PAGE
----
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Senckenberg Scientists Discover 491 New Species in Last Two Years

Jan 28, 2013 07:02 AM EST
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Almost 500 new species of plants and animals has been discovered and described by Senckenberg research institutes in the last two years.

Scientists at 10 Senckenberg research institutes have found different species of flora and fauna in the deep sea of the Antarctic or the rainforests of Laos, using new research methods or studying previously unidentified material.

"The objective always is to record and preserve the diversity of life on earth, in other words, biodiversity," Prof. Volker Mosbrugger, Director General of the Senckenberg Gesellschaft für Naturforschung in Germany, said in a statement.

Over 1,100 new species were discovered in the last five years. In 2011 and 2012, Senckenberg researchers discovered a total of 491 new species, including 404 living species and 87 fossilized species. They used genetic and traditional methods such as morphological examinations to identify and describe the species.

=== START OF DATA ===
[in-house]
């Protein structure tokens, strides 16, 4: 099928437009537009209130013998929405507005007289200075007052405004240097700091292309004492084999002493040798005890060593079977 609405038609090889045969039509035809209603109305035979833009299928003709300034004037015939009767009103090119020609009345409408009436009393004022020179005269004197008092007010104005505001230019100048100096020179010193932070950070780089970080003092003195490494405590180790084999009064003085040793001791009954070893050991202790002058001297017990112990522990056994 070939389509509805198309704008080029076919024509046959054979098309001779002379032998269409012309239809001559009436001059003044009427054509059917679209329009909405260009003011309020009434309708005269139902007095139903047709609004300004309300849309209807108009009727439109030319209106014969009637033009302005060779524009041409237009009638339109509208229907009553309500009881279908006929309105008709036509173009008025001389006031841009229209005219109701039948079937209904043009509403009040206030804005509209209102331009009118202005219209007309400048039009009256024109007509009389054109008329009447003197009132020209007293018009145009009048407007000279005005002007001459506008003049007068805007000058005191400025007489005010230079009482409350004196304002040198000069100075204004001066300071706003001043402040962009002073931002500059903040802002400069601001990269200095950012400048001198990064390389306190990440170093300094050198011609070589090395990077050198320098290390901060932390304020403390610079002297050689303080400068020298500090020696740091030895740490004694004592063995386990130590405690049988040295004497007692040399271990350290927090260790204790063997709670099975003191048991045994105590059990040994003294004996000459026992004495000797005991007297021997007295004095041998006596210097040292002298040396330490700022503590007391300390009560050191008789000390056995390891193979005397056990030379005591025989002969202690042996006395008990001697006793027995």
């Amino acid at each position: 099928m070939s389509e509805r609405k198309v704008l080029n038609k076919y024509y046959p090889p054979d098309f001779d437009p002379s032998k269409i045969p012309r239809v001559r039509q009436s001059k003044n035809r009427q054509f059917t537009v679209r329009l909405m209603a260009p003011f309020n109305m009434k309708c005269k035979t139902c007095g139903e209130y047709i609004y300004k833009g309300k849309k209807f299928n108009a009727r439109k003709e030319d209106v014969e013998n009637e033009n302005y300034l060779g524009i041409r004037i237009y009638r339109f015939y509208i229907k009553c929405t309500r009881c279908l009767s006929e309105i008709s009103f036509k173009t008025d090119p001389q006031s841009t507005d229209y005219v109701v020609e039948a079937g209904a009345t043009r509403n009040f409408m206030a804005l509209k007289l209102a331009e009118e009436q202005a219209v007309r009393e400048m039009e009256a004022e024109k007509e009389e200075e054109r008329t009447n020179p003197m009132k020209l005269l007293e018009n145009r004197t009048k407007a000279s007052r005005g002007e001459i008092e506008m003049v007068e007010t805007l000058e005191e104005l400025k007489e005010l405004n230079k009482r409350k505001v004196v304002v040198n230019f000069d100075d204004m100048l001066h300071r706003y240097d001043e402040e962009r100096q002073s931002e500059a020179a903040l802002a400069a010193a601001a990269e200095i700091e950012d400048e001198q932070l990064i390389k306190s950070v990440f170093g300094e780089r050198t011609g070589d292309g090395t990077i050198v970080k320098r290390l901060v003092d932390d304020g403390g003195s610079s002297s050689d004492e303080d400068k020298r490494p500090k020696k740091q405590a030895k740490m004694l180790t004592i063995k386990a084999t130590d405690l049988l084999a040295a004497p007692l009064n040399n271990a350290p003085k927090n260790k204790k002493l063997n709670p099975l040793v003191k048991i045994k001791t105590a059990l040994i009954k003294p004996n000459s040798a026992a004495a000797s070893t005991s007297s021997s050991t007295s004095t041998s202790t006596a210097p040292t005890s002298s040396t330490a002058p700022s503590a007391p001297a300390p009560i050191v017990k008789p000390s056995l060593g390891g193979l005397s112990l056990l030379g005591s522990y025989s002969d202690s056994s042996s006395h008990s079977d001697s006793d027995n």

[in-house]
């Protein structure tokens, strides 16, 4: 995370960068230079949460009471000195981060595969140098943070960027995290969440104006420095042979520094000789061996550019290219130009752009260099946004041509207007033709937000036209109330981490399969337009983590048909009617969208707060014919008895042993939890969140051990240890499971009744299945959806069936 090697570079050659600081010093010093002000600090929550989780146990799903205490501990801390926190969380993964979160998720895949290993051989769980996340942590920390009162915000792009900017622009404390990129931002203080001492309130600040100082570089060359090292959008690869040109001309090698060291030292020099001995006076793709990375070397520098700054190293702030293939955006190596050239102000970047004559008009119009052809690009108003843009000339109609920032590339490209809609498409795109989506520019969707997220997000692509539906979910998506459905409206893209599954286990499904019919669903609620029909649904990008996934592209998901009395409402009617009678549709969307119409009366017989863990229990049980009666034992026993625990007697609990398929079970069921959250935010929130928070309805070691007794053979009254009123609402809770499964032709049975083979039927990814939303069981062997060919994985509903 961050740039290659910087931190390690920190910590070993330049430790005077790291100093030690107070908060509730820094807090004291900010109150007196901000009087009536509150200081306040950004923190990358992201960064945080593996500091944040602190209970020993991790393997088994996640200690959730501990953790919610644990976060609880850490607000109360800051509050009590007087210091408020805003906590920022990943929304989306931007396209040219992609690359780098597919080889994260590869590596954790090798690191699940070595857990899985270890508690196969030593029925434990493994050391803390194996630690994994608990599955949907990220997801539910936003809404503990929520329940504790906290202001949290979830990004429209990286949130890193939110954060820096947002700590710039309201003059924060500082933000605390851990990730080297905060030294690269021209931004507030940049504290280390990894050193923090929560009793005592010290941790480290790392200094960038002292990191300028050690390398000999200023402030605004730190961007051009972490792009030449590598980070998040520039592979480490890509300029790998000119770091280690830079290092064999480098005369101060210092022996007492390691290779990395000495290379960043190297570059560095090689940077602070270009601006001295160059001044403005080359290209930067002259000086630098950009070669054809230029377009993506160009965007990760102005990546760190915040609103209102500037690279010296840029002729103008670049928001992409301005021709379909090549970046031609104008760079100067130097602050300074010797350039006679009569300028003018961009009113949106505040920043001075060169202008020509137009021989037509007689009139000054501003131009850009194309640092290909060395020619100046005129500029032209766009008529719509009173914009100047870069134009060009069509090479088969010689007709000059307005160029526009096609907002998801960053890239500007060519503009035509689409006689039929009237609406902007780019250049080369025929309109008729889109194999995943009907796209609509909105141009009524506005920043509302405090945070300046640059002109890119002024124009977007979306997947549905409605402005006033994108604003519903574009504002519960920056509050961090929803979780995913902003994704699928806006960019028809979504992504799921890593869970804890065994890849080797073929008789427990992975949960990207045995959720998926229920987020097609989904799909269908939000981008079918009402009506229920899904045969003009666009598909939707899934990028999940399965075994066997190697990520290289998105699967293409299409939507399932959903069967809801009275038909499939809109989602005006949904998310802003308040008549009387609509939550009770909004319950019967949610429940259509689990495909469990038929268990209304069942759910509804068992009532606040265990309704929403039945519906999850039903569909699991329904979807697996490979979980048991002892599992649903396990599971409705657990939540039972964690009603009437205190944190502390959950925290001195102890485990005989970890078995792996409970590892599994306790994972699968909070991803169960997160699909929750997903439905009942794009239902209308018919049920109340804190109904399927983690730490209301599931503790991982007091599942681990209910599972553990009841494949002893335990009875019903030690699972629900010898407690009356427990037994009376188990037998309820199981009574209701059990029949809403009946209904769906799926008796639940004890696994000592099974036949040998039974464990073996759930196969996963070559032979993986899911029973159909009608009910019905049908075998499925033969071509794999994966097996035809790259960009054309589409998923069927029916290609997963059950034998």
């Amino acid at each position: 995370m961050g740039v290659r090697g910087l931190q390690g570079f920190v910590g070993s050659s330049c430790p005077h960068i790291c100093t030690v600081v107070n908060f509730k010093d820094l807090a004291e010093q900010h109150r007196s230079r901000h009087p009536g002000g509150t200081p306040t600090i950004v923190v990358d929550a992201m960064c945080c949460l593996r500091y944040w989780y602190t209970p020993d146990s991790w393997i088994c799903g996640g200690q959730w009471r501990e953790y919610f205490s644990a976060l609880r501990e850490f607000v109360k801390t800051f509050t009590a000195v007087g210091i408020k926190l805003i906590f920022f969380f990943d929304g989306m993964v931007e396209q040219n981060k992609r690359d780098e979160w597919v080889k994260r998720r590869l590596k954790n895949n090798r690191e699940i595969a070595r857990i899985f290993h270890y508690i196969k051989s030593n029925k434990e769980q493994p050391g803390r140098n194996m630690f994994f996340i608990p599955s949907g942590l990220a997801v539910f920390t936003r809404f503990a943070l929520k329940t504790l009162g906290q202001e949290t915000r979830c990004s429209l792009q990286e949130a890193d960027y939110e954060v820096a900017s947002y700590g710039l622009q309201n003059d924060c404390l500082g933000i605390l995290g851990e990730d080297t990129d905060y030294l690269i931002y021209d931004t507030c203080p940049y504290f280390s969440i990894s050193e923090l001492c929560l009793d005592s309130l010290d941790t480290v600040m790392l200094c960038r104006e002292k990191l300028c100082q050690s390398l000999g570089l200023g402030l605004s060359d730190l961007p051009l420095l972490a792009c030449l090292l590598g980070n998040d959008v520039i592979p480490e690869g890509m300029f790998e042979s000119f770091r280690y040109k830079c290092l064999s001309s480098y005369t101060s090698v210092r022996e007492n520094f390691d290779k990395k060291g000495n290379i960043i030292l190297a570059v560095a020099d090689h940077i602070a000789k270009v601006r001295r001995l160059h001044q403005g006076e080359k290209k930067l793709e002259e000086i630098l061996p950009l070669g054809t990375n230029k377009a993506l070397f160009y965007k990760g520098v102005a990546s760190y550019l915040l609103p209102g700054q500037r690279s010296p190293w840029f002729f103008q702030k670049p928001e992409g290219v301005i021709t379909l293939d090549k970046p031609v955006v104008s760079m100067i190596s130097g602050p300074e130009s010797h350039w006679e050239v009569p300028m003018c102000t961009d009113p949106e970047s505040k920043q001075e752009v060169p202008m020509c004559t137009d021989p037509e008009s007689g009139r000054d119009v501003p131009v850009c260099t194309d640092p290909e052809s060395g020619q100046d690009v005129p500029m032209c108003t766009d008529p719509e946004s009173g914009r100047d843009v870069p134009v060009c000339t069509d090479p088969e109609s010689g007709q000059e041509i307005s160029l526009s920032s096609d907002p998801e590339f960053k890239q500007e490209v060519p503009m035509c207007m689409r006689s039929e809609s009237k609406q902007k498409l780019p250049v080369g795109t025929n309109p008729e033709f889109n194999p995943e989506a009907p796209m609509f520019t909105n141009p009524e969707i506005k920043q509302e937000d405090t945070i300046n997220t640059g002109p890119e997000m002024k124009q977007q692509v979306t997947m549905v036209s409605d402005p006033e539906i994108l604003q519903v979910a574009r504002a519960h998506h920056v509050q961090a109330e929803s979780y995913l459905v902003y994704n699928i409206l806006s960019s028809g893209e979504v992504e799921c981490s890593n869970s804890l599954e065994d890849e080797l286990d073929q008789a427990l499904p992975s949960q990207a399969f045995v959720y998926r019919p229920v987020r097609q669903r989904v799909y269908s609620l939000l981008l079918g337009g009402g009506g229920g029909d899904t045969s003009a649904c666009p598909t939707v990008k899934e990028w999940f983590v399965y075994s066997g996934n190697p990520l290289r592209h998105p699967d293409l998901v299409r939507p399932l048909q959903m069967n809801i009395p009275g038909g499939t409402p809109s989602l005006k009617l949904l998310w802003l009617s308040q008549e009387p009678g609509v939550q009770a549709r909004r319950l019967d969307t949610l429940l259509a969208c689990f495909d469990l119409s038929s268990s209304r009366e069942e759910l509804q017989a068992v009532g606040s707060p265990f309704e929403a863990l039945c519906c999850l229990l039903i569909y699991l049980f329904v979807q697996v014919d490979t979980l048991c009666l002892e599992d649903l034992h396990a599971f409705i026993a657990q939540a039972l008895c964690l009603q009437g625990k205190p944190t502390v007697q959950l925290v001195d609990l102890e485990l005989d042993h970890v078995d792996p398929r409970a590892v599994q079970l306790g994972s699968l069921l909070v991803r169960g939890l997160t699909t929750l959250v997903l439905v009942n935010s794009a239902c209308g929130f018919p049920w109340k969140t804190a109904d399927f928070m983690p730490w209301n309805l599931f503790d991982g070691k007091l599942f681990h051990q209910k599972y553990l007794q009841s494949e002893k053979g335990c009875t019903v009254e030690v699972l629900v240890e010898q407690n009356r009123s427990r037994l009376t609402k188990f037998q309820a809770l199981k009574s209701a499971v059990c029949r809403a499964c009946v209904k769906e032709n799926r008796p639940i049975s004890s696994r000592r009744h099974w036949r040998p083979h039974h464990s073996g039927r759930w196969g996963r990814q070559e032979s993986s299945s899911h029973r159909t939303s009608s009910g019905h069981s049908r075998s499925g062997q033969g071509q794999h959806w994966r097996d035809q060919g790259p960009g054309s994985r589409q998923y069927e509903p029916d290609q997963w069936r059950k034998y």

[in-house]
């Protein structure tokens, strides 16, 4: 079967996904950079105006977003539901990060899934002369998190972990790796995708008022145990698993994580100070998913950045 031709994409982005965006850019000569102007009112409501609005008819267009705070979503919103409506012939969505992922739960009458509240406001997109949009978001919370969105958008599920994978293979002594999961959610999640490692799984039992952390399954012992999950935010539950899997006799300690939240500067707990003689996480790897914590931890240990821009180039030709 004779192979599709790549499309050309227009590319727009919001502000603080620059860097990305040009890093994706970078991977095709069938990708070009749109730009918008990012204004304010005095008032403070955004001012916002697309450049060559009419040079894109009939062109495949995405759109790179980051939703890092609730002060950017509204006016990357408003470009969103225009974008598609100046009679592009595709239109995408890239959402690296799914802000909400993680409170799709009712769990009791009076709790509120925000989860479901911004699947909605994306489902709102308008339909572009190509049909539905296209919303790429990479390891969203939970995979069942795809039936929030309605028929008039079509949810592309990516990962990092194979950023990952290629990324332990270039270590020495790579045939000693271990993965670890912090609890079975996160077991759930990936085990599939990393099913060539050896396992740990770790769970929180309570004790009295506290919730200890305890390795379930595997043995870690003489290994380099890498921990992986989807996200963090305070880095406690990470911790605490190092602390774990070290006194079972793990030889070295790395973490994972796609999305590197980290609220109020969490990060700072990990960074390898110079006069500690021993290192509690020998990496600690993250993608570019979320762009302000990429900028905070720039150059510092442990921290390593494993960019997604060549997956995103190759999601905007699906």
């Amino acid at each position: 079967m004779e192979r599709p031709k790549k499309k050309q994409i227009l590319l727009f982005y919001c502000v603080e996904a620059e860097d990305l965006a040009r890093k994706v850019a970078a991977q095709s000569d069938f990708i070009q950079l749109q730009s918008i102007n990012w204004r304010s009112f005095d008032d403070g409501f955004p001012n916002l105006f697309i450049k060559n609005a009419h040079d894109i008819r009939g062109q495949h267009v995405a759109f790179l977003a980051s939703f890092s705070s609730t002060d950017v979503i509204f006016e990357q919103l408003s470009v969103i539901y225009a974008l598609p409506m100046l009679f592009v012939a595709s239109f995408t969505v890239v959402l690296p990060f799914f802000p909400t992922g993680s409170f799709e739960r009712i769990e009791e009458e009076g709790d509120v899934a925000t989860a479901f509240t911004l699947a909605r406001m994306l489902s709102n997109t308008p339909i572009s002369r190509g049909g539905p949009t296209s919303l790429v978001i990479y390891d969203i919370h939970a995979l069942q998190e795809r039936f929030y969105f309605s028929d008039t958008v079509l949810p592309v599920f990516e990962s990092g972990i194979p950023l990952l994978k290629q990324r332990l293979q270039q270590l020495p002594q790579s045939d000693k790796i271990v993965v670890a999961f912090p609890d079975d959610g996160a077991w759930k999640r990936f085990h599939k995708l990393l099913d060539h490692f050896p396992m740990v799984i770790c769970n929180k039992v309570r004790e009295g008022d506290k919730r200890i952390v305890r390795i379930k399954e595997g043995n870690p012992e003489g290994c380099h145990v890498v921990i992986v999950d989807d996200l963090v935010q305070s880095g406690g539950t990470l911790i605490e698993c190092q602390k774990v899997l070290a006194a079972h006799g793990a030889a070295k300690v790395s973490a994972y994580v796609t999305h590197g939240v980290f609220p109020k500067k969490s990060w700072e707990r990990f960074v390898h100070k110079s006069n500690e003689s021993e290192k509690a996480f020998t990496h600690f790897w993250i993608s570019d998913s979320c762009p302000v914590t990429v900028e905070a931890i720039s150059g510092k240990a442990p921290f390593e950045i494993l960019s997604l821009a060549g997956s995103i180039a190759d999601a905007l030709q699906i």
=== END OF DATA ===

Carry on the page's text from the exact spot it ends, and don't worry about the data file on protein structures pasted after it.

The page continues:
Out of 491 species, 416 live on land and 75 in the oceans. Most of the new species (324) were found in Asia, while no less than 96 species were found in Europe. The discovery ranges from colorful island crabs to the Yellow Dyer Rain Frog and the first eyeless huntsman spider.

Arthropods that include insects, spiders and crabs, top the list of new discoveries (over 300), followed by mollusks (64) and plants (30).

"2012 was the most successful Senckenberg year so far, with 331 newly discovered species," Mosbrugger said. "We have therefore described around two percent of all newly discovered species worldwide."

Some species which have been recently discovered are already facing a threat of extinction. Identifying and describing a species is a significant process in protecting the species. Once a species is officially named, it would help in taking better conservation efforts to protect the species, according to the researchers.

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